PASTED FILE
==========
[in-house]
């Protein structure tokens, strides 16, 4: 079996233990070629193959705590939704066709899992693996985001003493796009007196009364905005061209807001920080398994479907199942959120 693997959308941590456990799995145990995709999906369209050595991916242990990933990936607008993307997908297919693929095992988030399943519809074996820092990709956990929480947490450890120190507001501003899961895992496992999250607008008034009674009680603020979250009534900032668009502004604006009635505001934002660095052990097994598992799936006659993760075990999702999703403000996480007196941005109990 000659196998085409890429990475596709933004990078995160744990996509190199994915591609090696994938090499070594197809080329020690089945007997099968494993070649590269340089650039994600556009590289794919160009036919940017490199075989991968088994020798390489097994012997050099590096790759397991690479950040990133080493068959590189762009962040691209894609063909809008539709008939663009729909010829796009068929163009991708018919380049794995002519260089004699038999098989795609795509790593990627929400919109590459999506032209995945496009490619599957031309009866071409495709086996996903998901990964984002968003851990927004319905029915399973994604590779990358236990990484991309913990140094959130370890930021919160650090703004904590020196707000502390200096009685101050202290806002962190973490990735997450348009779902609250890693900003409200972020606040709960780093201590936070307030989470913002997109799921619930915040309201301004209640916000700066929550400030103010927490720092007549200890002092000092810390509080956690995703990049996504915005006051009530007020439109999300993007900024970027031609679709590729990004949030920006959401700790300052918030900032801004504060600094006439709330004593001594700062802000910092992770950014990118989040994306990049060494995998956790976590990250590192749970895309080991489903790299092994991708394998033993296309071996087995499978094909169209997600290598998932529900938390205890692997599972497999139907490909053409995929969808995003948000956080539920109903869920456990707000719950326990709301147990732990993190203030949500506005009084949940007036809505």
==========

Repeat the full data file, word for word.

[in-house]
């Protein structure tokens, strides 16, 4: 079996233990070629193959705590939704066709899992693996985001003493796009007196009364905005061209807001920080398994479907199942959120 693997959308941590456990799995145990995709999906369209050595991916242990990933990936607008993307997908297919693929095992988030399943519809074996820092990709956990929480947490450890120190507001501003899961895992496992999250607008008034009674009680603020979250009534900032668009502004604006009635505001934002660095052990097994598992799936006659993760075990999702999703403000996480007196941005109990 000659196998085409890429990475596709933004990078995160744990996509190199994915591609090696994938090499070594197809080329020690089945007997099968494993070649590269340089650039994600556009590289794919160009036919940017490199075989991968088994020798390489097994012997050099590096790759397991690479950040990133080493068959590189762009962040691209894609063909809008539709008939663009729909010829796009068929163009991708018919380049794995002519260089004699038999098989795609795509790593990627929400919109590459999506032209995945496009490619599957031309009866071409495709086996996903998901990964984002968003851990927004319905029915399973994604590779990358236990990484991309913990140094959130370890930021919160650090703004904590020196707000502390200096009685101050202290806002962190973490990735997450348009779902609250890693900003409200972020606040709960780093201590936070307030989470913002997109799921619930915040309201301004209640916000700066929550400030103010927490720092007549200890002092000092810390509080956690995703990049996504915005006051009530007020439109999300993007900024970027031609679709590729990004949030920006959401700790300052918030900032801004504060600094006439709330004593001594700062802000910092992770950014990118989040994306990049060494995998956790976590990250590192749970895309080991489903790299092994991708394998033993296309071996087995499978094909169209997600290598998932529900938390205890692997599972497999139907490909053409995929969808995003948000956080539920109903869920456990707000719950326990709301147990732990993190203030949500506005009084949940007036809505």